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BRIDGE-TIMI 73a: Novel Olezarsen Reduces Triglycerides, ApoC3, ApoB Levels

Olezarsen, a new investigational drug that blocks production of apolipoprotein C-III (apoC3), may cut triglyceride levels nearly in half, as well as lower apoC3 and apolipoprotein B (apoB) levels in patients with hypertriglyceridemia (HTG) and high cardiovascular risk, according to the results of the BRIDGE-TIMI 73a study presented during a Late-Breaking Clinical Trial session at ACC.24 and published simultaneously in the New England Journal of Medicine.

The phase 2b, double-blind study, conducted at 24 sites across the U.S. and Canada, randomly assigned 154 patients (median age 62 years, 42% women, 92% White) with moderate HTG (150-<500 mg/dL) plus high cardiovascular risk or severe HTG (≥500 mg/dL) to one of two doses of olezarsen (50 mg or 80 mg) or placebo for a subcutaneous injection every four weeks for up to 49 weeks in addition to standard-of-care lipid treatment. Their median TG level at the start of the study was 241.5 mg/dL.

Results showed that the primary endpoint of percent change in TG from baseline to six months was reduced by 49.3% with the 50 mg dose of olezarsen and 53.1% with the 80 mg dose, compared with 7.8% with placebo (p<0.001 for both). For the secondary endpoint of percent change in apoC3 at 12 months, there was an average reduction of 64.2% and 73.2%, respectively, with the 50 mg and 80 mg doses of olezarsen. Levels of apoB were reduced by about 18% with both doses. A high proportion of patients taking olezarsen achieved a TG <150 mg/dL at six months: 85.7% and 93.3% with the 50 mg and 80 mg doses, respectively. All reductions in lipid levels were maintained for 12 months. Clinically significant adverse effects were uncommon.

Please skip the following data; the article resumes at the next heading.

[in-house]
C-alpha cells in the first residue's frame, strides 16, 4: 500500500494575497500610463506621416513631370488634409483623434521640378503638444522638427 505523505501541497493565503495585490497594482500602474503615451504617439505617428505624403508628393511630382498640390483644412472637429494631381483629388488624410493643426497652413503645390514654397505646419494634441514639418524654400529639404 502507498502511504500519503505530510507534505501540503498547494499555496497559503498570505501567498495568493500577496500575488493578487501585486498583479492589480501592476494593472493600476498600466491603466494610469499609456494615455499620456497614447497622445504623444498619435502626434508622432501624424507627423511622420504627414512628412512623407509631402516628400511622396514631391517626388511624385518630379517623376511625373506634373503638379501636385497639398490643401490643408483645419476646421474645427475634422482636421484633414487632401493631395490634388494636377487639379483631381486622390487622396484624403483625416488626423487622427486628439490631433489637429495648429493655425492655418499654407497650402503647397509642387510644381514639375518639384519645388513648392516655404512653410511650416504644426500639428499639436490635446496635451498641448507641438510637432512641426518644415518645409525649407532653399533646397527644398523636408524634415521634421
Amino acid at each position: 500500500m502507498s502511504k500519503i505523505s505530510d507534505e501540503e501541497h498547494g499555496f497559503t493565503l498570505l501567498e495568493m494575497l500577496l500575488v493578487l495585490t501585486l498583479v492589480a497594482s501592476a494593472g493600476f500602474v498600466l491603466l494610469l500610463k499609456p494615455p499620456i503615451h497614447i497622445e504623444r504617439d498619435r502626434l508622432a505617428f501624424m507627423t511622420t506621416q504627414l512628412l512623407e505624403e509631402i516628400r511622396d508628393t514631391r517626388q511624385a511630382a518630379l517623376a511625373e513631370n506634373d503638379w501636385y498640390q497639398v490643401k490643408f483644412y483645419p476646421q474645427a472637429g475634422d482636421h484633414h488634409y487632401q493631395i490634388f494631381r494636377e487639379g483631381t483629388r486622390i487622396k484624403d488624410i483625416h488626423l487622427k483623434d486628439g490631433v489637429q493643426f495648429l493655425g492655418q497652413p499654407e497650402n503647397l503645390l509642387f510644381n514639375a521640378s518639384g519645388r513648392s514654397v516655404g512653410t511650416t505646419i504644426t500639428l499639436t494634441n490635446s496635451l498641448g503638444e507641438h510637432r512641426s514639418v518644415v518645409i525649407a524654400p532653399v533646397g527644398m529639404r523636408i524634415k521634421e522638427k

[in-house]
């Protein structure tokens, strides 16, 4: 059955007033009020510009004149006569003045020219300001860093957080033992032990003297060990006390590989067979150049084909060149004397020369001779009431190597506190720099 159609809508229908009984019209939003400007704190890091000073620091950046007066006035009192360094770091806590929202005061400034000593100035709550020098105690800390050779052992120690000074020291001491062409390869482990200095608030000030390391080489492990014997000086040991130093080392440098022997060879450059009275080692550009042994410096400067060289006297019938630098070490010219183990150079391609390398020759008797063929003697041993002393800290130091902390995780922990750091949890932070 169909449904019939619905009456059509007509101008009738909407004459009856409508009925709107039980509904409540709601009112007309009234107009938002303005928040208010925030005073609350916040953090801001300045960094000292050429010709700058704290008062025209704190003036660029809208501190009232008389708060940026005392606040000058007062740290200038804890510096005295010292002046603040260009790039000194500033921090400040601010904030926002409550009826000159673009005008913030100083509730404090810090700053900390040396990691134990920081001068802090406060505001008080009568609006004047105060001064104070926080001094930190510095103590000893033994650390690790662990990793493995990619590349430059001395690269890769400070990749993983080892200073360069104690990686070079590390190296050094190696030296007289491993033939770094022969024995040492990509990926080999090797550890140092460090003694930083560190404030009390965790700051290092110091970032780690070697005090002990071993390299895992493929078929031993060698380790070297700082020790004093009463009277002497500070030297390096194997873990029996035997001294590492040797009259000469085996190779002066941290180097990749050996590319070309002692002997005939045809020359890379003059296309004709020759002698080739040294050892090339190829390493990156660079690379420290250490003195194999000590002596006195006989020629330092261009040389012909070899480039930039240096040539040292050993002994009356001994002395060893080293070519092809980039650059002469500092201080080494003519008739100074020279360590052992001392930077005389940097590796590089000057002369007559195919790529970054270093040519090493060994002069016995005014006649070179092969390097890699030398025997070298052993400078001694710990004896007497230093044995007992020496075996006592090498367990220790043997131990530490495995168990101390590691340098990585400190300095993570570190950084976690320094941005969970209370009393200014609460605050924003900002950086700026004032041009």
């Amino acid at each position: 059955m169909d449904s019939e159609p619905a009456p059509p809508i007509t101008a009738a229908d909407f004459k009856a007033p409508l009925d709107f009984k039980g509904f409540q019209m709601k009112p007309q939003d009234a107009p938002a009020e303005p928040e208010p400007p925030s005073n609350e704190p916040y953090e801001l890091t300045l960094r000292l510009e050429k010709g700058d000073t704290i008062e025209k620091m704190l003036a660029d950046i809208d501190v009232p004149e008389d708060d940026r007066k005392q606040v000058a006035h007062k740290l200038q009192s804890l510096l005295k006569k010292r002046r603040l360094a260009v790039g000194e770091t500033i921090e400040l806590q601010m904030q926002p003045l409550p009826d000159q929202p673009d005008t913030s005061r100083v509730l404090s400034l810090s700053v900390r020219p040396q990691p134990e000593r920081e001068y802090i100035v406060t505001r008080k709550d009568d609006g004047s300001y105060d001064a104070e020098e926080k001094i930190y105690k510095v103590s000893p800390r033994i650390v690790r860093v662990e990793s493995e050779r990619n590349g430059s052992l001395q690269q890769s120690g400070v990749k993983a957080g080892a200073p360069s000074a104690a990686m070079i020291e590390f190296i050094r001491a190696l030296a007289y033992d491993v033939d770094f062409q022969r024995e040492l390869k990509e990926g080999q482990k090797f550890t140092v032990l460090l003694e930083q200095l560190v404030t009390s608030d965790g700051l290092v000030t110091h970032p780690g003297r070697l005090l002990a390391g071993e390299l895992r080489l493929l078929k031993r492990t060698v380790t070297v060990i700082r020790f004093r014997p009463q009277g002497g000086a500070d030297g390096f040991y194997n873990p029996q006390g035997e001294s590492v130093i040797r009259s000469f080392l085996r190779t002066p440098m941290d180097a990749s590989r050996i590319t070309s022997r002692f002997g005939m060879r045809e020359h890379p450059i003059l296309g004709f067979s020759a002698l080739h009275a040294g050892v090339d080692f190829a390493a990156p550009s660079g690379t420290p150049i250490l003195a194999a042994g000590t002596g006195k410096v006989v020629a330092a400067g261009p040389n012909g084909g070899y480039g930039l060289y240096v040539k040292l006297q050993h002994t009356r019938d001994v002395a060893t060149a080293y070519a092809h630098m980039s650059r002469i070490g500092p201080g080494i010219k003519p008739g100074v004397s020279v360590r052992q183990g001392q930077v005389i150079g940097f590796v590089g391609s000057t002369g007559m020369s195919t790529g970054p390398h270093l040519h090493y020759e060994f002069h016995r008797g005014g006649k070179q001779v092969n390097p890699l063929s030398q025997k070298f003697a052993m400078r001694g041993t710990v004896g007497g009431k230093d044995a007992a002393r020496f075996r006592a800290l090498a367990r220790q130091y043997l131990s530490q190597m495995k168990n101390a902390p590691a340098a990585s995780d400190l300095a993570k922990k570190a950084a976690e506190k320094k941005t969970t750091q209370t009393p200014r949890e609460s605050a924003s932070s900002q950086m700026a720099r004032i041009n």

Brian Bergmark, MD, FACC, principal investigator of the study, noted that the difference between the decrease in TG levels between the 50 mg dose and the 80 mg was relatively small, but the 80 mg dose resulted in a larger reduction in apoC3. In addition, the reduction in levels of apoB is of interest because of its presence in all lipid particles that contribute to atherosclerosis. "If you actually want to reduce a patient's risk for a heart attack or stroke, you would like to see a reduction in apoB, and we did see that in this study, which is very encouraging," he said.

"Treatments to reduce high triglycerides are an unmet clinical need," said Bergmark. "Based on our study's results, we can say that the drug worked and appeared to be safe." Phase 3 studies of olezarsen, including in patients with severe hypertriglyceridemia, are underway.

Clinical Topics: Diabetes and Cardiometabolic Disease, Dyslipidemia, Hypertriglyceridemia

Keywords: ACC Annual Scientific Session, ACC24, Novel Agents, Hypertriglyceridemia

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